Next, we called in the heavy lifters: Joe Gilkerson from C&G Erectors (Strasburg, OH), Joe Flickinger and the 40-ton crane from Flickinger Piping Co. (Dover, OH), and a flatbed from Berner Trucking Inc. (Dover, OH) were needed to move all of the pieces to the complex. The 20-mile trip went off without a hitch, despite my anxiety about lifting these pieces that we had invested so much time in. Something about lifting 10,000-lb. sculpted concrete gets the heart racing!

During the following two weeks, we fabricated the “tenant signs” for the Amish Country Theater (4 x 14 ft.), the Berlin Encore Hotel (4 x 14 ft.), and Tis the Season (3 x 14 ft.) from tubular steel running the length of the sign, and boxed them in with fabricated galvanized steel. Next we carved Coastal Enterprises’ 18-lb. Precision Board on our MultiCam 3000 router and fastened it to the frames. The signs were then painted, transported to the site and hung on the framework. We included 1-in.-thick Precision Board bands that had been textured to look like steel strapping around the wood, making them look even more amazing with 4-in. diameter, 4-in.-thick hand-faceted rivets to accent the straps.

The final piece was mounting and installing an 8 x 14-ft., 8mm, full-color LED message center that the customer had purchased locally. With the final result on display, we’re fielding calls from Berlin businesses wanting us to rework their signage.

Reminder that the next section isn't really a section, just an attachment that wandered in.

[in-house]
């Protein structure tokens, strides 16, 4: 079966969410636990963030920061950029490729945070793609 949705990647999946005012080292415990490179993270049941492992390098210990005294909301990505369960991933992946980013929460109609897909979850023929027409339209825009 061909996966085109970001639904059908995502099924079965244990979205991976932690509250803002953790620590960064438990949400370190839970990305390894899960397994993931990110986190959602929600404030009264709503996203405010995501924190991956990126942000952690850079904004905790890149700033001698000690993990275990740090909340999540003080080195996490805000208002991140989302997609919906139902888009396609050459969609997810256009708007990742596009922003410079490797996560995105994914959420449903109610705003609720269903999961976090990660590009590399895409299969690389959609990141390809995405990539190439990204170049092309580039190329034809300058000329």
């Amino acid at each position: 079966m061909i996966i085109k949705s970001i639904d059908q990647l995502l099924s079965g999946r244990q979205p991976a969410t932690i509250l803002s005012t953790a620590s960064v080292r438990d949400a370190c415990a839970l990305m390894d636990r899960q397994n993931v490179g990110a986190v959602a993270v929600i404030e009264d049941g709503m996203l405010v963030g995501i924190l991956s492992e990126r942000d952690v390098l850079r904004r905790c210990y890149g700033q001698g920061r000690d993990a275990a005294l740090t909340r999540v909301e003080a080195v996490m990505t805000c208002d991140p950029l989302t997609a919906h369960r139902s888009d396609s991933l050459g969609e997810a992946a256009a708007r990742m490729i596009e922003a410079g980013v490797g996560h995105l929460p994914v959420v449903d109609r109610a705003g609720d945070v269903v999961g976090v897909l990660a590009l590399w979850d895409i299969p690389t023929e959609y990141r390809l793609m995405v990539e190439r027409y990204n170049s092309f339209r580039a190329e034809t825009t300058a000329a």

Equipment and Supplies

SOFTWARE: Adobe Illustrator and Photoshop, adobe.com; SAi EnRoute Pro 6, thinksai.com
SUBSTRATE: Coastal Enterprises Precision Board, precisionboard.com
ROUTER: MultiCam 3000 series, multicam.com
WELDER: Millermatic 212 Auto-Set MIG welder, millerwelds.com
COATINGS: Coastal Enterprises TSF-45 Texture finish, precisionboard.com; Sherwin-Williams Resilience Exterior Latex Paint, sherwin-williams.com; Kemiko Theme Paint, paintsupply.com/kemiko-coatings; Nova Color Artist Acrylic Paint, novacolorpaint.com
PAINT SPRAYERS: 3M Accuspray System HVLP Spray Gun, 3m.com; Graco 390 Electric Airless Sprayer, graco.com

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Signs of the Times November 2018